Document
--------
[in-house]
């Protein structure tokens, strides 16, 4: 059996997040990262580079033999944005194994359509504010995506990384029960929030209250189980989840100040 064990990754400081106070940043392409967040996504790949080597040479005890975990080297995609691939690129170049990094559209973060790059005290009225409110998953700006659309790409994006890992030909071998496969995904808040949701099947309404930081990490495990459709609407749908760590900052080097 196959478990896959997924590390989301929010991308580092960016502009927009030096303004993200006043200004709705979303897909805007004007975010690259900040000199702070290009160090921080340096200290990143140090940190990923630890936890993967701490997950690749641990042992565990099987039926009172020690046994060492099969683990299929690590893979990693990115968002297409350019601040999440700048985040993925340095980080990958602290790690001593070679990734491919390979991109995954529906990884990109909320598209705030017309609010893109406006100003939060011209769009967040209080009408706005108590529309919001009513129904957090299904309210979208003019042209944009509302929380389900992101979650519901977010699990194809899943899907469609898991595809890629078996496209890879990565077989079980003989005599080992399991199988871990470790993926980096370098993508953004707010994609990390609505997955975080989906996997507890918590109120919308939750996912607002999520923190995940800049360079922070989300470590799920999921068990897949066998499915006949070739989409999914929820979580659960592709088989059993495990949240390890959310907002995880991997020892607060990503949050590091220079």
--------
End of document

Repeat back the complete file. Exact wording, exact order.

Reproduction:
[in-house]
């Protein structure tokens, strides 16, 4: 059996997040990262580079033999944005194994359509504010995506990384029960929030209250189980989840100040 064990990754400081106070940043392409967040996504790949080597040479005890975990080297995609691939690129170049990094559209973060790059005290009225409110998953700006659309790409994006890992030909071998496969995904808040949701099947309404930081990490495990459709609407749908760590900052080097 196959478990896959997924590390989301929010991308580092960016502009927009030096303004993200006043200004709705979303897909805007004007975010690259900040000199702070290009160090921080340096200290990143140090940190990923630890936890993967701490997950690749641990042992565990099987039926009172020690046994060492099969683990299929690590893979990693990115968002297409350019601040999440700048985040993925340095980080990958602290790690001593070679990734491919390979991109995954529906990884990109909320598209705030017309609010893109406006100003939060011209769009967040209080009408706005108590529309919001009513129904957090299904309210979208003019042209944009509302929380389900992101979650519901977010699990194809899943899907469609898991595809890629078996496209890879990565077989079980003989005599080992399991199988871990470790993926980096370098993508953004707010994609990390609505997955975080989906996997507890918590109120919308939750996912607002999520923190995940800049360079922070989300470590799920999921068990897949066998499915006949070739989409999914929820979580659960592709088989059993495990949240390890959310907002995880991997020892607060990503949050590091220079």